The State Senate and Assembly last fall introduced a package of welfare reform legislation entitled “Work First New Jersey” (Senate Bills 35, 36, 37, 38/Assembly Bills 12, 13, 14, 15). The bills represent New Jersey's effort to implement the federal welfare “reform” enacted last year and are similar to legislation introduced in other states.
The Senate Human Services Committee and Senate Budget and Appropriations Committee held joint hearings on November 14 and 18, 1996. Legal Director Lenora M. Lapidus submitted written testimony in opposition to the package of legislation. Of the many harmful and unconstitutional provisions, we directed our comments to five issues.
First, we objected to the arbitrary time limits. The bills set a 5-year cumulative lifetime limit for receipt of public assistance and limit receipt of Emergency Assistance to 12 months, with certain exceptions. We argued that if a person is otherwise complying with requirements of the public assistance program, there is no reason to deny further benefits based on the arbitrary decision that no one in New Jersey could be in dire circumstances for more than 60 months during his or her lifetime or require Emergency Assistance for more than 12 months. These time limits will leave many families at grave risk of hunger and homelessness.
Second, we opposed the provision that continues New Jersey's child exclusion rules, which deny additional benefits for a child born while the family is receiving benefits. We argued that the child exclusion unconstitutionally penalizes children for the behavior of their parents and unlawfully distinguishes between poor children based solely on the timing of their birth. In addition, this provision violates the state constitutional right to privacy, by coercing women in their childbearing decisions. The clear purpose of the child exclusion is to deter women who are receiving cash assistance from conceiving and bearing an additional child.
Third, we criticized the provision that limits the amount of benefits payable to individuals who have resided in New Jersey for less than one year to the level of benefits they would have received in their prior state of residence. This provision is clearly intended to deter in-state migration and impermissibly discriminates against newer residents. Two families with identical needs, identical resources, and identical numbers of hungry mouths to feed are granted different amounts of assistance solely because one of them has recently moved across state lines. The fundamental right of interstate travel forbids a state from treating new residents differently from longer-term residents in order to discourage their entry or to penalize them for their entry if they cross state lines. The differential treatment also violates the equal protection clause because no rational basis supports this distinction. Finally, this provision also violates the Privileges and Immunities Clause of Article IV of the Constitution.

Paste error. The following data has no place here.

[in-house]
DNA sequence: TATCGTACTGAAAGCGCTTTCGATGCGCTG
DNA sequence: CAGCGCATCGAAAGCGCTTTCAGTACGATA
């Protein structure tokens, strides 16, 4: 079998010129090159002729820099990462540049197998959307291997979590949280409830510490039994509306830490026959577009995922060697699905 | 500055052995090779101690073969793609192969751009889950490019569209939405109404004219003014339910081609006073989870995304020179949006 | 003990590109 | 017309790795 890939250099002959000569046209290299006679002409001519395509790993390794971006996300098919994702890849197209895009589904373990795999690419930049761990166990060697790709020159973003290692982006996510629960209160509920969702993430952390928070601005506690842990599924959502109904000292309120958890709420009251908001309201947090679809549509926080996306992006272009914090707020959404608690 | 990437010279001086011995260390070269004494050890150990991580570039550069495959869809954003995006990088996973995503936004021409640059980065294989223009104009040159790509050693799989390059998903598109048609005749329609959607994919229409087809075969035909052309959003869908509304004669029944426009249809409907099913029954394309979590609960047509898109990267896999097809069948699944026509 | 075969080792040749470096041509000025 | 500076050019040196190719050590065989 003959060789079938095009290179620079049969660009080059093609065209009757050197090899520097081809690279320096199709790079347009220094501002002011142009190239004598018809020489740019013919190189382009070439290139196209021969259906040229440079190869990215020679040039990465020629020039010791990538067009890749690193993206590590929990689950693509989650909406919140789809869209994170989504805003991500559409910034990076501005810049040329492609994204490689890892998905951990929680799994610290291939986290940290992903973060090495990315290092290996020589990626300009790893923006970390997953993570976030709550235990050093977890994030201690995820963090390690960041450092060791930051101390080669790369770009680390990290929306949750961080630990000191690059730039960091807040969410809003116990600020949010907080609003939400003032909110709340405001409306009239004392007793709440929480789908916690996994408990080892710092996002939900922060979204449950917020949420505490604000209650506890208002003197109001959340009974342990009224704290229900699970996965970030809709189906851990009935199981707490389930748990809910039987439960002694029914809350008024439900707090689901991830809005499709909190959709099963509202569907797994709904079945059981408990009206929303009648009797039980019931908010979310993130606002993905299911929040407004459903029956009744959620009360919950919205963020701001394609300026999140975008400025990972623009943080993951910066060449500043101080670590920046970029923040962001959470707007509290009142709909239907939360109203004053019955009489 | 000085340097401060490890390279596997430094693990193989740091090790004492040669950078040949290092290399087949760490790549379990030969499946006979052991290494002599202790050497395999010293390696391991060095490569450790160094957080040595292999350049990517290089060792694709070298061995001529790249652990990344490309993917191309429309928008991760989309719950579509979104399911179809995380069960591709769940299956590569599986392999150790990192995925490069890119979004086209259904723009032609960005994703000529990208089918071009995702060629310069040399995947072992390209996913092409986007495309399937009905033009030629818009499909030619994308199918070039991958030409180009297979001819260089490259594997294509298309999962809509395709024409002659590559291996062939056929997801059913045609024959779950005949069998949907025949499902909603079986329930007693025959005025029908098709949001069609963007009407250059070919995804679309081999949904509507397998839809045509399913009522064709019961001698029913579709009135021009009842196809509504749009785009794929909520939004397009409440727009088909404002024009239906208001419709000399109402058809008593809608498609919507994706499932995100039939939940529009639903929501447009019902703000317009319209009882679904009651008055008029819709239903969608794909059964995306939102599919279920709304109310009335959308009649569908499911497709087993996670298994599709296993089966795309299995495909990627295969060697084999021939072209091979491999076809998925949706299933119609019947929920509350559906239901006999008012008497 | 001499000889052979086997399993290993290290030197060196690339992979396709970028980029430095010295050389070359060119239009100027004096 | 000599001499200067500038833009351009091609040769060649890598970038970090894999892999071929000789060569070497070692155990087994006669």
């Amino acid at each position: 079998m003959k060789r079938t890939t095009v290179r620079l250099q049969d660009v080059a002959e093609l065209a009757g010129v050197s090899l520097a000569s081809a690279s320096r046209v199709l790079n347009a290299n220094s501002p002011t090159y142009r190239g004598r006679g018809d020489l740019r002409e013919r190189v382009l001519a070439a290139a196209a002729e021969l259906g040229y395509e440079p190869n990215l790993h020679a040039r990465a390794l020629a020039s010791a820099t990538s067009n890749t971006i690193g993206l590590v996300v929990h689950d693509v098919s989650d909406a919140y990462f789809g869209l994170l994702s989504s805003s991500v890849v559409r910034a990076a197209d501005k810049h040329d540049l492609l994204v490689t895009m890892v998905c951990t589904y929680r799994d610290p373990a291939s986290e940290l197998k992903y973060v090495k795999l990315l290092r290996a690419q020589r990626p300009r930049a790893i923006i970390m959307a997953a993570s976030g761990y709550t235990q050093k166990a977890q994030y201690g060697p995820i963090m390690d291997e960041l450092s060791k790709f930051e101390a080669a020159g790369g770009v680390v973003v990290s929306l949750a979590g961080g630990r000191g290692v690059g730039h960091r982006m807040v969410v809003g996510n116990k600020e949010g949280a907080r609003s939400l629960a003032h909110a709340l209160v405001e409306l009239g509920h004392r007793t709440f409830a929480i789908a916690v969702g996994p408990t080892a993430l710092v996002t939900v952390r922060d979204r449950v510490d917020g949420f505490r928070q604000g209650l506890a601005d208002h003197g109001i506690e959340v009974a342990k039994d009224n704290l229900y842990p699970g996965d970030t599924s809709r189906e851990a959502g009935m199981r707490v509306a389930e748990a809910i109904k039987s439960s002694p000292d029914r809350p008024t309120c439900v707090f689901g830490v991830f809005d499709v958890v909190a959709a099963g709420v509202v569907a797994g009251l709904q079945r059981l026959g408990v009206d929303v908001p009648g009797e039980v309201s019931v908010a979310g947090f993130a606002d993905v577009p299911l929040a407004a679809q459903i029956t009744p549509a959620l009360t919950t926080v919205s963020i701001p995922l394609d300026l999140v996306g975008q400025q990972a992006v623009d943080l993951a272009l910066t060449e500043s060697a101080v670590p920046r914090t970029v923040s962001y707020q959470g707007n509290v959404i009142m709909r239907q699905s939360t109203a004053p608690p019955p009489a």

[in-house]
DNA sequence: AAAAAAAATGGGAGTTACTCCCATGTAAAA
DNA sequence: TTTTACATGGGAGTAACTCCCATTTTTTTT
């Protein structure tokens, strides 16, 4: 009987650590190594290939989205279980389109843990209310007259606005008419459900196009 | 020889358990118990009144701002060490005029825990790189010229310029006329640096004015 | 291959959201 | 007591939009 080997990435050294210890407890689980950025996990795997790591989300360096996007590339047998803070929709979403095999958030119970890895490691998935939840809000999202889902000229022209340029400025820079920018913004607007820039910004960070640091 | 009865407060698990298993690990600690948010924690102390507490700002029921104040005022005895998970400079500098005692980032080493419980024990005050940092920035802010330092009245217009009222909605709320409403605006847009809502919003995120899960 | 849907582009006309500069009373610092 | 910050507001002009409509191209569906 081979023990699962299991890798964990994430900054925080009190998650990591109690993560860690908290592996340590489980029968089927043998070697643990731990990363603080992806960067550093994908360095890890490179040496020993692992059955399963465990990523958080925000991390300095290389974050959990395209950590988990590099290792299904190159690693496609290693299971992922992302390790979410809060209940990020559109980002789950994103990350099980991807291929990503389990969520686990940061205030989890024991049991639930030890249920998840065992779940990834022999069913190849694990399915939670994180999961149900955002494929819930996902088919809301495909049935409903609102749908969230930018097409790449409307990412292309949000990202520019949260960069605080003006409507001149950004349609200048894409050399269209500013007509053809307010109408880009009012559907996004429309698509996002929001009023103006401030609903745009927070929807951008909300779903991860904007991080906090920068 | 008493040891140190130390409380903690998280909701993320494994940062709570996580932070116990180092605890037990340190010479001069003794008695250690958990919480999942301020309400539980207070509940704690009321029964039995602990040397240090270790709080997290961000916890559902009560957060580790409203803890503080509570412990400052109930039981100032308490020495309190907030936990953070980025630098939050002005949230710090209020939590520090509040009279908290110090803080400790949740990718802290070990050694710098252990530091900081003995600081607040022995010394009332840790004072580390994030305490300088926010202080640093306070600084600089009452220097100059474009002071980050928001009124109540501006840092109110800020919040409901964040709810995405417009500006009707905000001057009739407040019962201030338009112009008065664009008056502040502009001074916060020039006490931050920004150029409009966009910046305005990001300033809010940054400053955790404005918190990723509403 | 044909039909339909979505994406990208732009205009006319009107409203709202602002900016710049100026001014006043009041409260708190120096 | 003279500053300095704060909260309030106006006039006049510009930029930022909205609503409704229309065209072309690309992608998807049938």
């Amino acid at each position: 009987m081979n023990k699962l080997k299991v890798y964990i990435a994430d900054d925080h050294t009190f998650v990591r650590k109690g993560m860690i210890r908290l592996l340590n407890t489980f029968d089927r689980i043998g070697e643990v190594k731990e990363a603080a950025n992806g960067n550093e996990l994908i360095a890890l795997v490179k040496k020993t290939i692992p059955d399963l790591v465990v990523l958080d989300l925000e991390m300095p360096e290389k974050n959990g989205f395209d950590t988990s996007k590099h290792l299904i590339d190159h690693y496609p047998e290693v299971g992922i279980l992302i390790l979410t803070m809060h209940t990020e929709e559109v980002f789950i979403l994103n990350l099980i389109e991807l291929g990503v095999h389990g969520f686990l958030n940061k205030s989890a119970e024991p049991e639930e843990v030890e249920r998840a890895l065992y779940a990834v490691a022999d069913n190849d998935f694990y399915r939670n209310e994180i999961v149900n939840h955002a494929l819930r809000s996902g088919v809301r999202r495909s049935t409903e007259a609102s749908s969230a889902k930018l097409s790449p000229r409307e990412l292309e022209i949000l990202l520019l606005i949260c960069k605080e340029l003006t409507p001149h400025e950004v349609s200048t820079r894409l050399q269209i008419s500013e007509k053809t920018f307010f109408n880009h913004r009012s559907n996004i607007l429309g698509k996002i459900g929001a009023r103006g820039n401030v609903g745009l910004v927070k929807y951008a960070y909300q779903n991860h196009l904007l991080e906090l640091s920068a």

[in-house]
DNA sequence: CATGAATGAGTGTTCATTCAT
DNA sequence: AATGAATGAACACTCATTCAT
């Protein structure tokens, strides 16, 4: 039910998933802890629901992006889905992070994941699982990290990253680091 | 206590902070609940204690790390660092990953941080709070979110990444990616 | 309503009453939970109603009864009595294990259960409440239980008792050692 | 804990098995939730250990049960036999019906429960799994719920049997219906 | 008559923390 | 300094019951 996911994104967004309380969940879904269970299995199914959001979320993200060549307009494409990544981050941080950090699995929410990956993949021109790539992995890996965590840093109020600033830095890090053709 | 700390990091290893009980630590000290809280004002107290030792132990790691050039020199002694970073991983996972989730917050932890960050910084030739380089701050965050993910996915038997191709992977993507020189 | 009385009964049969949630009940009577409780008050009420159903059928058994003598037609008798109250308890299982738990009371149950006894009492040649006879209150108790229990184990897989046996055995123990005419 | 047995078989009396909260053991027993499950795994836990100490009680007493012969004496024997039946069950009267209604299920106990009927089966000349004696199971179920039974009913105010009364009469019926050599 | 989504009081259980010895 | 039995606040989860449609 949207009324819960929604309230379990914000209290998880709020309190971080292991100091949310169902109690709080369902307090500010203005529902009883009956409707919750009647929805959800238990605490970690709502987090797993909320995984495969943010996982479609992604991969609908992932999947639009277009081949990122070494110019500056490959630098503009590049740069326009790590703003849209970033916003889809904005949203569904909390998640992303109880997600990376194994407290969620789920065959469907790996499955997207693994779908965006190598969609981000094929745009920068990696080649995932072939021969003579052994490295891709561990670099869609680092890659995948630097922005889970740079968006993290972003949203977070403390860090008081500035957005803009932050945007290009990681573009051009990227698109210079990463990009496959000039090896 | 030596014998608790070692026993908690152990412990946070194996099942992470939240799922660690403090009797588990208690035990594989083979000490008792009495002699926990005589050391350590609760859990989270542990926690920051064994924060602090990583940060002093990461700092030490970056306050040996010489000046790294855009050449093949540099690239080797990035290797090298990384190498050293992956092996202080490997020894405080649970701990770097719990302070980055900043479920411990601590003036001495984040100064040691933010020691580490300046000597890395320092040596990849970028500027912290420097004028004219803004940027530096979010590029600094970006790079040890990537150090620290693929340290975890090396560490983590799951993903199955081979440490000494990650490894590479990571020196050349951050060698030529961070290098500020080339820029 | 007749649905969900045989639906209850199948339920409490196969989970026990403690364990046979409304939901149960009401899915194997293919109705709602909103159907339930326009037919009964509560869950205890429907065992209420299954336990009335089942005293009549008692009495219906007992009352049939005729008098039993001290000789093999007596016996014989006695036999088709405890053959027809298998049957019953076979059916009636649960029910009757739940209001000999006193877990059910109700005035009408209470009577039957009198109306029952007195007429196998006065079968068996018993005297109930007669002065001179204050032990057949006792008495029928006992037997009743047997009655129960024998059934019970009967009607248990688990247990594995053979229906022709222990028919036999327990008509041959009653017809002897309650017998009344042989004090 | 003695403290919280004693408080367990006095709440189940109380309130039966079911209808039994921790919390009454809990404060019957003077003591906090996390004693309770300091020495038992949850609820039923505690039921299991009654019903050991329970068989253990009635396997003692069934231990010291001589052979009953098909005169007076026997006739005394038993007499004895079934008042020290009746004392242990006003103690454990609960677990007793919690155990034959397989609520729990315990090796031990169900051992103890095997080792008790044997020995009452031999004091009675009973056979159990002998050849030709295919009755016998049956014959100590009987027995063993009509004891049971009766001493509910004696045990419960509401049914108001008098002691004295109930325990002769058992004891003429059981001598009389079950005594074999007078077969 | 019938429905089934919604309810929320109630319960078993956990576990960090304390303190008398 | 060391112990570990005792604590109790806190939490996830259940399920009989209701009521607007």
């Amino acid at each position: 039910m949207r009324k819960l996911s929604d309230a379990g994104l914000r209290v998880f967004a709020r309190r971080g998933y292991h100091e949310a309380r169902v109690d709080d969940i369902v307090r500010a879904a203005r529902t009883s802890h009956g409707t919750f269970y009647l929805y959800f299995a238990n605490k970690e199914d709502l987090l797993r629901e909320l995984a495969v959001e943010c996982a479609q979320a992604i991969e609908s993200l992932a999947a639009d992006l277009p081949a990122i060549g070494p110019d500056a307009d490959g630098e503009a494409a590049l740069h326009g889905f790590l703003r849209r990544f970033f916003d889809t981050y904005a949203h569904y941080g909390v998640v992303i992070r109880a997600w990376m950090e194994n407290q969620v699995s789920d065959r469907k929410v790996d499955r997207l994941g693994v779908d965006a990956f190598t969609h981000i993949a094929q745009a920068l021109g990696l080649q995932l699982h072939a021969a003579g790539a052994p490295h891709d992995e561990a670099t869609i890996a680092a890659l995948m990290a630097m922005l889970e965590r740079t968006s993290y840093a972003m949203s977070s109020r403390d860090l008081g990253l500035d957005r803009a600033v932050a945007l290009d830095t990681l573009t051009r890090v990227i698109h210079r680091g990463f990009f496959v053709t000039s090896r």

Fourth, we contested the denial of benefits to legal aliens. We believe that denying benefits to legal immigrants is unconstitutional and serves no public policy goal. The denial of benefits to legal aliens is based on the faulty premise that immigrants are a net drain on the public fisc. Study after study has shown the reverse to be true. For example, Business Week recently concluded that, nationally, immigrants pay $90 billion in taxes each year and receive only $5 billion worth of benefits. Legal immigrants come to the United States, and to New Jersey, to work and to join close family members. There is no evidence that they come to take advantage of the welfare system. Excluding them from the social safety net, if they fall on hard times, serves no purpose other than to deepen their destitution. Legal immigrants pay the taxes that fund the safety net, just like everyone else, and no legitimate justification exists to deprive them of their right to equal protection.And fifth, we opposed denial of benefits to persons convicted of a felony drug offense. We believe that this policy is unduly punitive and counterproductive. A past conviction is not a meaningful predictor of current conduct. The permanent bar thus irrationally excludes persons who are currently in need of assistance solely due to a past mistake. In view of the harsh criminal penalties attached to drug crimes, it is unrealistic to expect that this additional sanction will operate as a meaningful deterrent. Rather, it will simply leave a population that is often in great need of public assistance to make a positive life change unable to obtain such assistance. On December 5, 1996, Legal Director Lapidus testified before the Assembly Policy and Regulatory Oversight Committee in opposition to the welfare reform package.